The Metro Board of Directors agreed today to study
of ways to re-open Angels Flight, a historic railway that travels a short
distance along Bunker Hill in downtown Los Angeles.
The board approved a motion by Mayor Eric Garcetti, who sits on the
board, instructing Metro CEO Phil Washington to return to the board in 60 days
with recommendations for resuming operations.
The motion also asks for information about the railway’s history and “a
summary of state and federal safety findings pertaining to Angels Flight.”
Garcetti’s motion came on the heels of a petition circulated by local
historians and fans of the 114-year-old funicular to get the rail running again
after a mishap caused it to shut down nearly two years ago.
Tour company owners Kim Cooper and Richard Schave, who started the
petition, have gathered more than 1,700 signatures since last week.
The funicular has been closed since one of the two rail cars came off
the tracks in September 2013.
The six people riding the funicular at the time were not injured, but a
National Transportation Safety Board report released a month later indicated
that railway operators had been using a tree branch for months to bypass a
safety feature on the railcar.
Garcetti said today Angels Flight fills “a special place in the hearts
of Angelenos,” and called it a “very important part of our transportation
system … ”
The funicular has traditionally been operated by a nonprofit, not Metro.
“I want to be very clear … I don’t think that MTA (Metropolitan
Transportation Authority) should take over operation of Angels Flight but MTA
and this board should support the restoration of service on this historic gem
that’s right now caught up in a lot of bureaucratic hurdles between federal and
state agencies,” Garcetti said.
Schave, one of the petitioners, told City News Service last week that
the funicular has been vandalized since its closure and it will continue to
fall into disrepair if nothing is done.
“It is the last vestige of Victorian Los Angeles,” he said. “It is
just an incredibly important structure and much beloved.”
Hal Bastian, president of Angels Flight Railway, a nonprofit that has
traditionally operated the railway, said last week that efforts to re-open
Angels Flight have been stymied by a lack of response from federal regulators.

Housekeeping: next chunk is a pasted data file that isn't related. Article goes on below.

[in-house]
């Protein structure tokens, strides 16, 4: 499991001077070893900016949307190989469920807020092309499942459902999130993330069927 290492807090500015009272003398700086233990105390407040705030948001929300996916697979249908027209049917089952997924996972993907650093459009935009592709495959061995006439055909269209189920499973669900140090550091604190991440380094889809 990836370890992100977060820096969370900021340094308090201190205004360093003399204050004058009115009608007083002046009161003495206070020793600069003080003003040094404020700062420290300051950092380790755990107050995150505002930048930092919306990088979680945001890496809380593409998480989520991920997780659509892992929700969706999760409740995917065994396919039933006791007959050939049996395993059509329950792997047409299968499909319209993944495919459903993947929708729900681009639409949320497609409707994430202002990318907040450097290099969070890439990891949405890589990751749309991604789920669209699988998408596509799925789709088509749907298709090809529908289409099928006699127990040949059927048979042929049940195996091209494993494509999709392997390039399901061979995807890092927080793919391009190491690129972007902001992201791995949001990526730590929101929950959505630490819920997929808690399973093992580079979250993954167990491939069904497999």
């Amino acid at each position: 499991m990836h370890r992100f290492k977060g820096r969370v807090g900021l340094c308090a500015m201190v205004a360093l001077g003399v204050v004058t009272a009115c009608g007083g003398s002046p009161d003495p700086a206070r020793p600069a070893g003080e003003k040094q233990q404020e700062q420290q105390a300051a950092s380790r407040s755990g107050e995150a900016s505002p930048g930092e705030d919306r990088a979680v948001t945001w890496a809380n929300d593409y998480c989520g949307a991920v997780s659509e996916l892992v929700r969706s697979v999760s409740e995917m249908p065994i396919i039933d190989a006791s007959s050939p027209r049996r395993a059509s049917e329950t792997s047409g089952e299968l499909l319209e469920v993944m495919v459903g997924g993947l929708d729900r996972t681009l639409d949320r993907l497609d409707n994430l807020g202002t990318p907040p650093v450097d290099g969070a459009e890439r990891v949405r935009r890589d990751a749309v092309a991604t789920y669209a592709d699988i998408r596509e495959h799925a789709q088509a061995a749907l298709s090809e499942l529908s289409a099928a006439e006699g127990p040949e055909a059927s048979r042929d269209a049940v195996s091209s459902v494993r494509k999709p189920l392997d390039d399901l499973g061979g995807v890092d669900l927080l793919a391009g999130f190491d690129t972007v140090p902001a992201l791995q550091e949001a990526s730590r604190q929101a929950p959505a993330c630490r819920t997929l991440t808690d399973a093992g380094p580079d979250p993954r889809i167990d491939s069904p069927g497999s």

Bastian said federal officials and the California Public Utilities
Commission are requiring Angels Flight’s operators to build a walkway next to
the tracks before operations can resume.
Bastian said the nonprofit is trying to comply with regulators.
“We’re in the process of engineering and pricing” the project, Bastian
said last week, but it is not a fast process. He added that he disagrees the
evacuation staircase is the best solution.
Bastian said he wants to propose some alternative ways of meeting safety
requirements, but NTSB officials have not returned his phone calls and
emails, while CPUC officials “won’t budge” and are deferring to the federal
This has created a “bureaucratic stalemate,” Bastian said.
Bastian said he was recently elected head of the Angels Flight Railway
group, which is run by volunteers, taking over for former long-time president
John Welborne, a “faithful steward” of the railway for 20 years.
Bastian said he had hoped that by taking up the baton, he could bring
new energy to re-opening Angels Flight. He feels it might be better for Metro,
the regional transportation agency, to take over Angels Flight’s operation, he
Bastian argued that the railway is not a tourist attraction, but a
“critical transportation linkage between the base of Bunker Hill to the top of
Bunker Hill” and that climbing a stairway, which has about 150 steps, up the
hill is akin to crossing an entire football field.
Col. J.W. Eddy first opened a funicular rail up Bunker Hill on Dec. 31,
1901, when rides cost a penny. It was dismantled and put into storage in 1969
because of the Bunker Hill urban renewal project, then rebuilt and reopened in
1996, a half-block south of the original site.
In 2001, an accident that killed one person and seriously injured seven
others prompted another closure that lasted nine years. It reopened in 2010, in
time for the railway’s celebration of its 110th anniversary on New Year’s Eve
The CPUC shut it down for almost a month in June 2012 when inspectors
found that a wheel part that holds the cars on the track, the flange, had been
worn down to a thickness that was unsafe on three of eight wheels.
The funicular re-opened July 5, 2012, after the operator installed all
new wheels made of harder steel.
The railway still uses its original cars from 1901, named Olivet and Sinai.
-City News Service